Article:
Marc Weiszer reports that Trent’s lost a little weight, but in a good way.

The 6-foot-4 junior is a little lighter at 300 pounds but says he may be quicker off the ball.

“He brings a tremendous amount of energy to the field,” defensive coordinator Mel Tucker said. “He is very, very destructive and runs to the ball. He is very consistent in that matter.

Tucker sounds pretty pleased there.

What’s most exciting to me is that for all his ailments last season, Thompson still managed to be impressive, third on the team in tackles with 56, first in tackles for loss and tied for the team lead with five sacks.  Now he feels good physically.

“It feels good to get my shoulders right, my back, my ankles. I feel much better than I did last year,” Thompson said. “I think just having time to myself to get my mind right so I can focus on the team.”

Imagine what he might be capable of in 2017.


Filed under Georgia Football

“I don’t know anybody that says a bad word about…”

I got a few emails yesterday about this Bruce Feldman piece.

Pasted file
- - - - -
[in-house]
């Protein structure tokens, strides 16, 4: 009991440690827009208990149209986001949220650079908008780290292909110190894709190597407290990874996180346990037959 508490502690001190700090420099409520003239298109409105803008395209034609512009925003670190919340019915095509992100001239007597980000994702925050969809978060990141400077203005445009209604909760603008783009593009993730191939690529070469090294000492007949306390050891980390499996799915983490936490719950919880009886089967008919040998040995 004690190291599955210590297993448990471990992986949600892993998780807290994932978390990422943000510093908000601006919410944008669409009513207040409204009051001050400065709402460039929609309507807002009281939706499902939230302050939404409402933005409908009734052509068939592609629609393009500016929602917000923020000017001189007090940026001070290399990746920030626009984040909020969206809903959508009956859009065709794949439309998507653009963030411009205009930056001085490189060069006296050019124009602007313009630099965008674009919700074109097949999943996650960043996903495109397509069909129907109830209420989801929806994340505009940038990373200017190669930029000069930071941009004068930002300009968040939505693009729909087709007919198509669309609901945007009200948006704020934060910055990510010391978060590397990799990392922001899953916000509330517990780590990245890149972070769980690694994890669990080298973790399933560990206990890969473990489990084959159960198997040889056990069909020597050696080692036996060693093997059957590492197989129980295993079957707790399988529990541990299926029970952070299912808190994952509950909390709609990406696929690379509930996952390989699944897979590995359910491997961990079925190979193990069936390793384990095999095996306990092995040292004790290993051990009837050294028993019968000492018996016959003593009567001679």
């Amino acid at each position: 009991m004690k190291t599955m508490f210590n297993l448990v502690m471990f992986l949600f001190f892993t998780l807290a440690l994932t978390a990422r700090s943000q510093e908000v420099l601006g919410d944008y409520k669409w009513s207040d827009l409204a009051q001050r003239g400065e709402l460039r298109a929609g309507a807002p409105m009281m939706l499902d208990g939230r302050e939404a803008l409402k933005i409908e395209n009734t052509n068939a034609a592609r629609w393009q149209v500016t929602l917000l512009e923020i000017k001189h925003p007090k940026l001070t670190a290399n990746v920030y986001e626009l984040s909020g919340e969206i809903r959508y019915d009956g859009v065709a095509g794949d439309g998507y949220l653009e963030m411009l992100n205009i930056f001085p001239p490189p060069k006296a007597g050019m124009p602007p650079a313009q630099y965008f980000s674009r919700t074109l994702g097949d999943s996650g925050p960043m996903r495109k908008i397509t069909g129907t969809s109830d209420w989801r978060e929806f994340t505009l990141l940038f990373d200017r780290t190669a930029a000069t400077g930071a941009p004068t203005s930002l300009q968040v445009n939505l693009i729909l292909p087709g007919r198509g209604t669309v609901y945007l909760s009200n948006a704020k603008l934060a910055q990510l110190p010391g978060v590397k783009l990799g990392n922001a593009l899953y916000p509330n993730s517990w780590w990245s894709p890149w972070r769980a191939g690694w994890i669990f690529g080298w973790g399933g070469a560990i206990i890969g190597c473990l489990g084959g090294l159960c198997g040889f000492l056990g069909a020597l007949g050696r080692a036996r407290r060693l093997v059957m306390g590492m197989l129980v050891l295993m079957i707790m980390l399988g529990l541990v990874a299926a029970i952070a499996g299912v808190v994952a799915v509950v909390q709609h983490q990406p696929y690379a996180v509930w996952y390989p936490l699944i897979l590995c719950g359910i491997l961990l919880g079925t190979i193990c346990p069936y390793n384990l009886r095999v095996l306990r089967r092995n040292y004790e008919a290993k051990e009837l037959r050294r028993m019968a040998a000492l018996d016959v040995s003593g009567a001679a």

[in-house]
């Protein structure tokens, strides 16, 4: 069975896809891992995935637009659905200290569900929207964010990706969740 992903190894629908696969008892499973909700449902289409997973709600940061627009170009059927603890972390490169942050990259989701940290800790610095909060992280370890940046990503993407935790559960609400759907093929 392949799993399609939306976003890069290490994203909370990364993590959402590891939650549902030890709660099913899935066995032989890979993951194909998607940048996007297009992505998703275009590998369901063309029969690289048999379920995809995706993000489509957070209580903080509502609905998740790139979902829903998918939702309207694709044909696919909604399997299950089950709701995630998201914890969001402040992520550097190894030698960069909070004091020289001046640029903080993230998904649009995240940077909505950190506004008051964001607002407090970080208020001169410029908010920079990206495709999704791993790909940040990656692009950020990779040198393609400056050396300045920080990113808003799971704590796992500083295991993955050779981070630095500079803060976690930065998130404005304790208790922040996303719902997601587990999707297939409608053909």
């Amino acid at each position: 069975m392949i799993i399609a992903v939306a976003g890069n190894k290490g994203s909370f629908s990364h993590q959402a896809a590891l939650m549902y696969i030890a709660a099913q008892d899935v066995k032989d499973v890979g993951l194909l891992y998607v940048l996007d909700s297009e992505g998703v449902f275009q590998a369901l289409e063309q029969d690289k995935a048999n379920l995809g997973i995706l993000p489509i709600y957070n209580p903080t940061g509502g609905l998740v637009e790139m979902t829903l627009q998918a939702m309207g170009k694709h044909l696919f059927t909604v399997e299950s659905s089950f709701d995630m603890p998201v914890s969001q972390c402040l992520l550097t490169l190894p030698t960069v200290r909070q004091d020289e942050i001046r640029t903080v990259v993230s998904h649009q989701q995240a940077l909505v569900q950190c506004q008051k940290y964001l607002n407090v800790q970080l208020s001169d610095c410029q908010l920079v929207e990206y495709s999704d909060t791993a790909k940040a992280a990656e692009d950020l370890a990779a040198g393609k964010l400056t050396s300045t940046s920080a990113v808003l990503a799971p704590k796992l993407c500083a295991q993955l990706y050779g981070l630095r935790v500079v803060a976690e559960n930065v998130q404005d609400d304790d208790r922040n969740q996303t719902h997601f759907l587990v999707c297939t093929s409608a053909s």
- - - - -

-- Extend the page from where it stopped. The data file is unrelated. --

I’ve covered college sports for 20-plus years and have often dealt with the inner workings of the games, but one area I rarely thought much about was the people at the top: the athletic directors. I knew what ADs generally did and I knew who most of them were, but when it came to who the good ones were and, more specifically, what made them good at their jobs, I didn’t have a lot of answers. So about a year ago, I began a project to get a better handle on what makes a good athletic director and who the best ones are. I decided to conduct two anonymous surveys: one with 15 of my media peers who cover college sports, both on TV and in print. The second was with 10 ADs themselves.

I asked two basic questions of each group: What factors determine how effective these folks are at their jobs? And who are the best three ADs in the business?

Gee, I wonder why anyone might think I’d be interested.

Actually, the second question really matters little to me — let’s face it, had Greg McGarity’s name popped up as one of the top ones in his profession, it would have said more about Feldman’s methodology than about McGarity’s competency.  (In case you’re wondering, McGarity didn’t get a single vote.)

The first question, though, is another story.  Here’s the media’s criteria for what makes an athletic director successful:

Hiring and retaining coaches/staff (34 points): “Clearly, their most important role is hiring the right football and men’s basketball coaches and then keeping them happy and focused.”

“I respect athletic directors who don’t rely on search firms and make hires themselves.”

Fundraising (25): “Smart ADs are great salespeople. They know how to leverage their assets, and they understand the business of college athletics.”